This paper presents a bandwidth friendly approach to remote rendering of large 3D content (like cities), using Non-Photorealistic Rendering. The original textures of the facade are processed and the feature lines are extracted. The resulting data set (buildings with their characteristic lines) is optimized for remote visualization and stored on the server side. The city is then streamed on-demand on a remote client and rendered using OpenGL ES on handheld devices. This approach is useful for 3D content display on small screens where overly detailed textures can hide the salient characteristic features. It also greatly reduces the amount of data to transmit, making this solution well suited for limited-bandwidth networks like the ones used by mobile devices. Test were run on a DELL Axim X50V with a 624 MHz ARM processor, 64 MB of RAM memory and an Intel 2700G GPU andfull hardware acceleration using OpenGL-ES up to 640x480. Paper available as a PDF.
The Torus 3D Engine uses OpenGL ES hardware acceleration under BREW enabled mobile devices. The engine features 3DSMAX exporting scripts, quick and easy models loading, mesh sharing, skybox, hierarchical scenegraph, q3 compatible bsp with pvs and lightmapping, quick frustum culling, oriented bounding boxes, multipass environment/phong mapping and more. Full source code has been released (registration required for download).
The Tokyo Mobile Developer University focused on Gaming & Media, will be held April 28th, 2006. Presentations and demos cover OpenKODE (a native content platform providing source portability for games and media applications), OpenGL ES (3D for mobile), OpenSL ES (audio for mobile), OpenMAX (streaming media), OpenVG (accelerated Flash, PDF and SVG), and COLLADA (digital asset application interoperability). Sessions are free but space is limited.
(PDF news release in Japanese)
The presentations from the day-long tutorial on March 21st at Game Developers Conference 2006 are now online. These PowerPoint slides provide an in-depth look at the latest technologies in OpenGL ES and how they can be applied to cutting-edge game graphics, with special attention is given to the unique performance and design requirements of embedded applications. Topics include Advanced Rendering, ColladaFX, PlayStation GL, Portable Engine Developement, Performance Optimization and more.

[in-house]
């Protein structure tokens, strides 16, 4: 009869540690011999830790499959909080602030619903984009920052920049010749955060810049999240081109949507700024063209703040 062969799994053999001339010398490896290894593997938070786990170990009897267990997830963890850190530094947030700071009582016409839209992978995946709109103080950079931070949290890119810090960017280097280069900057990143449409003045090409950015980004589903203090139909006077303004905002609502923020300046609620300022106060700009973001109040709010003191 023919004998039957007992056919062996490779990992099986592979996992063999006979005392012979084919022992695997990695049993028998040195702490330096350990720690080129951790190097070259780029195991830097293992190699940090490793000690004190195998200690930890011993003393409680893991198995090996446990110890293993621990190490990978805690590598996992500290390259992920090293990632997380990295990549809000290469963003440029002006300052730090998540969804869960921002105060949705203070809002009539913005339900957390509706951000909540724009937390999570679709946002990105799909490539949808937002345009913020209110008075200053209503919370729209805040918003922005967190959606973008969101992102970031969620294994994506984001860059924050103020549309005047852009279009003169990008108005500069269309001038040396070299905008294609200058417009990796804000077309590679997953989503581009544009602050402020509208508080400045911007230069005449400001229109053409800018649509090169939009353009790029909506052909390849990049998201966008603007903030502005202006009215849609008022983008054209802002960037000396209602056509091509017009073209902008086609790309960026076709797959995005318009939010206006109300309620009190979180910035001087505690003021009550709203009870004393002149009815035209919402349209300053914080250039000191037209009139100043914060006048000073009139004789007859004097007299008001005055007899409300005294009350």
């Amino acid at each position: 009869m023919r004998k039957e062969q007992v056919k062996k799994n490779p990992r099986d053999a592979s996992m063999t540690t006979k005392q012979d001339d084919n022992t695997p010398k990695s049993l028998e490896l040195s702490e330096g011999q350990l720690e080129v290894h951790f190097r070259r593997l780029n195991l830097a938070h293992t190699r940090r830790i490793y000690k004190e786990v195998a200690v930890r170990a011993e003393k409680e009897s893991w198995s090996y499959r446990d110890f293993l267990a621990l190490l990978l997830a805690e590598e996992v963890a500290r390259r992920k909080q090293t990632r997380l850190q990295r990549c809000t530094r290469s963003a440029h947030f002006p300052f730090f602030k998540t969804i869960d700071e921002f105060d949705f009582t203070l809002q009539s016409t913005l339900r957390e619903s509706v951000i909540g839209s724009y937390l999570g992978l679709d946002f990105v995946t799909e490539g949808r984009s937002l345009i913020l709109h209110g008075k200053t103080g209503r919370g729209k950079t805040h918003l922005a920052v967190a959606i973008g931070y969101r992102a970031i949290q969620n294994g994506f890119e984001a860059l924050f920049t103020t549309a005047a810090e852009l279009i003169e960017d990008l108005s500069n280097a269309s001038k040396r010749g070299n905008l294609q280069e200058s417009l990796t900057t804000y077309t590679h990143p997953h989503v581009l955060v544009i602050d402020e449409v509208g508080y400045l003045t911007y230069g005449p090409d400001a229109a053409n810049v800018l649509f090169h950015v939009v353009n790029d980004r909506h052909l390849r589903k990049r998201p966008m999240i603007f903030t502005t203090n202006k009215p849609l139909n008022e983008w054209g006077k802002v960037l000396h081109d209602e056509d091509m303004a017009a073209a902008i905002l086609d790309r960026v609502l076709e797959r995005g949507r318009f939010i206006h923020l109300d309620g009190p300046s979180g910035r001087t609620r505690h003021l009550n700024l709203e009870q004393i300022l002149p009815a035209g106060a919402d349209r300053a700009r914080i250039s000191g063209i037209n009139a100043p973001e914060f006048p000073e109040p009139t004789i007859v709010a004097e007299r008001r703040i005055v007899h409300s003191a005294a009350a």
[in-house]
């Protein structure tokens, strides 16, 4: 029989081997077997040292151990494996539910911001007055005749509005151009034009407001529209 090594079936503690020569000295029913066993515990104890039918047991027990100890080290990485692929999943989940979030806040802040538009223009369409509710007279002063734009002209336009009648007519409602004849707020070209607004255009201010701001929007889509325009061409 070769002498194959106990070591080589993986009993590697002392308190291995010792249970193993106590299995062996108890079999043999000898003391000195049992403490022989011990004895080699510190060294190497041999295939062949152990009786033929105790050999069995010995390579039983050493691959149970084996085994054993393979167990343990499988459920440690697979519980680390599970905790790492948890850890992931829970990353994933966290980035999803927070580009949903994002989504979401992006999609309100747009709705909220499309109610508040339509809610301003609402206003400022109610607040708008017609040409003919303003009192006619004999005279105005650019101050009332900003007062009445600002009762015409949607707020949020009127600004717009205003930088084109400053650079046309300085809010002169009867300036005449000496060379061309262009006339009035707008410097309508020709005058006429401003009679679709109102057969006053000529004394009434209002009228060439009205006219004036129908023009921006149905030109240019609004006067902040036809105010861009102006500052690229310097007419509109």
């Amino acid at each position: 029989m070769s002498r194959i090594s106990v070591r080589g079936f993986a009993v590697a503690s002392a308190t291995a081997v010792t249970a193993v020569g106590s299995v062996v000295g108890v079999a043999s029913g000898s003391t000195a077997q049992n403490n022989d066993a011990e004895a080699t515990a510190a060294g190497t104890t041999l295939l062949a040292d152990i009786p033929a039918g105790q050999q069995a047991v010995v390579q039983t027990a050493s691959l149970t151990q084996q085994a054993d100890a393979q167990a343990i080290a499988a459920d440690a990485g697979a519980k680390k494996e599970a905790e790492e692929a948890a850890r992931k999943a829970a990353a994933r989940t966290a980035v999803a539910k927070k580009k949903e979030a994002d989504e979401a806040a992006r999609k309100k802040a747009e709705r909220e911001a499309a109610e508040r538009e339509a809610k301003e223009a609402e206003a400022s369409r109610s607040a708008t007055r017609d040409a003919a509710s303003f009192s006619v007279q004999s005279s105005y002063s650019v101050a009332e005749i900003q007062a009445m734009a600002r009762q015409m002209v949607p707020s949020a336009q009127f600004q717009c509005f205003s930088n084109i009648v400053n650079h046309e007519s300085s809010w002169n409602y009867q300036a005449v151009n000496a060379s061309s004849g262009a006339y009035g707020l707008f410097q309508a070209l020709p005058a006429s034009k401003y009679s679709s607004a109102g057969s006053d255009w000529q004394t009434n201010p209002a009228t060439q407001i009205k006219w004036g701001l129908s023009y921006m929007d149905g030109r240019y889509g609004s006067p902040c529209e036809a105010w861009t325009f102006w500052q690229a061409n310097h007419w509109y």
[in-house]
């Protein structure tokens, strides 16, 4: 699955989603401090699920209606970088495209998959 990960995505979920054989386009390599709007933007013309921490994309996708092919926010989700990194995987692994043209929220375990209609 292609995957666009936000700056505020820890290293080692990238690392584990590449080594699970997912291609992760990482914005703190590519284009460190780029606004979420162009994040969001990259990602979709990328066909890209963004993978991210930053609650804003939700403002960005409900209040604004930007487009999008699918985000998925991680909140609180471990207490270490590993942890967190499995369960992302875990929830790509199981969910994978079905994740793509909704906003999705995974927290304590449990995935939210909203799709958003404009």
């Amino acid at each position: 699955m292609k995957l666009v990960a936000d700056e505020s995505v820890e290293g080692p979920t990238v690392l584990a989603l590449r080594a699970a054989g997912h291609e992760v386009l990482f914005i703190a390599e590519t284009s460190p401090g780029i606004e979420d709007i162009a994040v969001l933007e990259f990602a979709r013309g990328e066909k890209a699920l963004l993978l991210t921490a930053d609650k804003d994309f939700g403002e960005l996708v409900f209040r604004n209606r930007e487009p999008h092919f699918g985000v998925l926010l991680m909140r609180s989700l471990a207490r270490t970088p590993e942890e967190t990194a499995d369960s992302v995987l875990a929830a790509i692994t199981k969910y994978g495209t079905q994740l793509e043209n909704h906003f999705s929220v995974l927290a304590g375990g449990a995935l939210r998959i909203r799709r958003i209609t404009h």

At GDC, Imagination Technologies’ PowerVR MBX combined with the Scaleform VGx vector graphics driver will demonstrate accelerated Flash content using OpenVG and OpenGL ES API. Scaleform VGx will be a next generation OpenVG implementation that uses the OpenGL ES API, optimized tessellation (vector-to-triangle conversion), and advanced vertex/pixel shaders to accelerate high-quality 2D scalable vector graphics on existing OpenGL ES-based 3D GPU chipsets. This will enable content providers to accelerate the mobile end-user experience without requiring new silicon or data format modifications.
The Game Developers Conference (GDC), March 20-24, 2006 is the official trade event "by game developers for developers" of computer, console, mobile, arcade, online games, and location based entertainment. This year there will be a number of session and tutorials on OpenGL ES, Shader development and COLLADA. The sessions are designed to help mobile game developers look ahead at how they may need to modify their game development and design considerations. They introduce them them to OpenGL ES, OpenGL ES 2.0 shaders, hardware accelerated JSR-184, and using COLLADA in a mobile 3D toolchain, including PS3.
Hybrid Graphics announced the Hybrid Mobile Framework v6 for embedded devices. In addition to OpenGL ES and JSR 184 implementations, Mobile Framework v6 adds full support for OpenVG 1.0, an SVG Tiny player and support for graphics hardware from DSP chips to full-fledged hardware 3D accelerators.